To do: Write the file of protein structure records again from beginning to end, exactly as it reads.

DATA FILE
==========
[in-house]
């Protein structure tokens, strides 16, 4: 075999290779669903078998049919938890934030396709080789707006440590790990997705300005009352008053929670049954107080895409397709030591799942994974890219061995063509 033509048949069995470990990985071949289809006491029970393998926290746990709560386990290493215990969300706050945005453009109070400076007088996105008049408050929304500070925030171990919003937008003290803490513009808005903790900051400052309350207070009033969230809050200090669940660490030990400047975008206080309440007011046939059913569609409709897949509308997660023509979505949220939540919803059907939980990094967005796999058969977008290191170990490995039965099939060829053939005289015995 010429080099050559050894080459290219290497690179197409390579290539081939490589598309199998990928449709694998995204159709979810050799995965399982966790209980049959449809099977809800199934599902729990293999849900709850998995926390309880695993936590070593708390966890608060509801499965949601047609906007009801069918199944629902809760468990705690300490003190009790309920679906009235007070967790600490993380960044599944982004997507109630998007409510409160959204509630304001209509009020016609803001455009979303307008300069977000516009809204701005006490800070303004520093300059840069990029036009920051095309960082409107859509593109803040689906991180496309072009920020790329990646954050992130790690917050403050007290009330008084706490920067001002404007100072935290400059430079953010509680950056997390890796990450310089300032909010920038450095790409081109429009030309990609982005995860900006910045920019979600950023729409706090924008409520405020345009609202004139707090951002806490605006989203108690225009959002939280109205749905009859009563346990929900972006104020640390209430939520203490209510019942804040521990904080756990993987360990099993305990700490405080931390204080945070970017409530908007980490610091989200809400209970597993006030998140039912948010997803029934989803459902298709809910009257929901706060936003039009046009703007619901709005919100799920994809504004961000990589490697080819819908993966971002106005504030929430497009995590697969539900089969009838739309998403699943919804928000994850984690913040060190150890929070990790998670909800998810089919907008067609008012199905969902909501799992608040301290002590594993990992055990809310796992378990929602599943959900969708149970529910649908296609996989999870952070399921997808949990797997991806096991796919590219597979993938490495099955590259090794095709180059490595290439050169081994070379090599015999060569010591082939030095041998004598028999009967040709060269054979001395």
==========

[in-house]
């Protein structure tokens, strides 16, 4: 075999290779669903078998049919938890934030396709080789707006440590790990997705300005009352008053929670049954107080895409397709030591799942994974890219061995063509 033509048949069995470990990985071949289809006491029970393998926290746990709560386990290493215990969300706050945005453009109070400076007088996105008049408050929304500070925030171990919003937008003290803490513009808005903790900051400052309350207070009033969230809050200090669940660490030990400047975008206080309440007011046939059913569609409709897949509308997660023509979505949220939540919803059907939980990094967005796999058969977008290191170990490995039965099939060829053939005289015995 010429080099050559050894080459290219290497690179197409390579290539081939490589598309199998990928449709694998995204159709979810050799995965399982966790209980049959449809099977809800199934599902729990293999849900709850998995926390309880695993936590070593708390966890608060509801499965949601047609906007009801069918199944629902809760468990705690300490003190009790309920679906009235007070967790600490993380960044599944982004997507109630998007409510409160959204509630304001209509009020016609803001455009979303307008300069977000516009809204701005006490800070303004520093300059840069990029036009920051095309960082409107859509593109803040689906991180496309072009920020790329990646954050992130790690917050403050007290009330008084706490920067001002404007100072935290400059430079953010509680950056997390890796990450310089300032909010920038450095790409081109429009030309990609982005995860900006910045920019979600950023729409706090924008409520405020345009609202004139707090951002806490605006989203108690225009959002939280109205749905009859009563346990929900972006104020640390209430939520203490209510019942804040521990904080756990993987360990099993305990700490405080931390204080945070970017409530908007980490610091989200809400209970597993006030998140039912948010997803029934989803459902298709809910009257929901706060936003039009046009703007619901709005919100799920994809504004961000990589490697080819819908993966971002106005504030929430497009995590697969539900089969009838739309998403699943919804928000994850984690913040060190150890929070990790998670909800998810089919907008067609008012199905969902909501799992608040301290002590594993990992055990809310796992378990929602599943959900969708149970529910649908296609996989999870952070399921997808949990797997991806096991796919590219597979993938490495099955590259090794095709180059490595290439050169081994070379090599015999060569010591082939030095041998004598028999009967040709060269054979001395």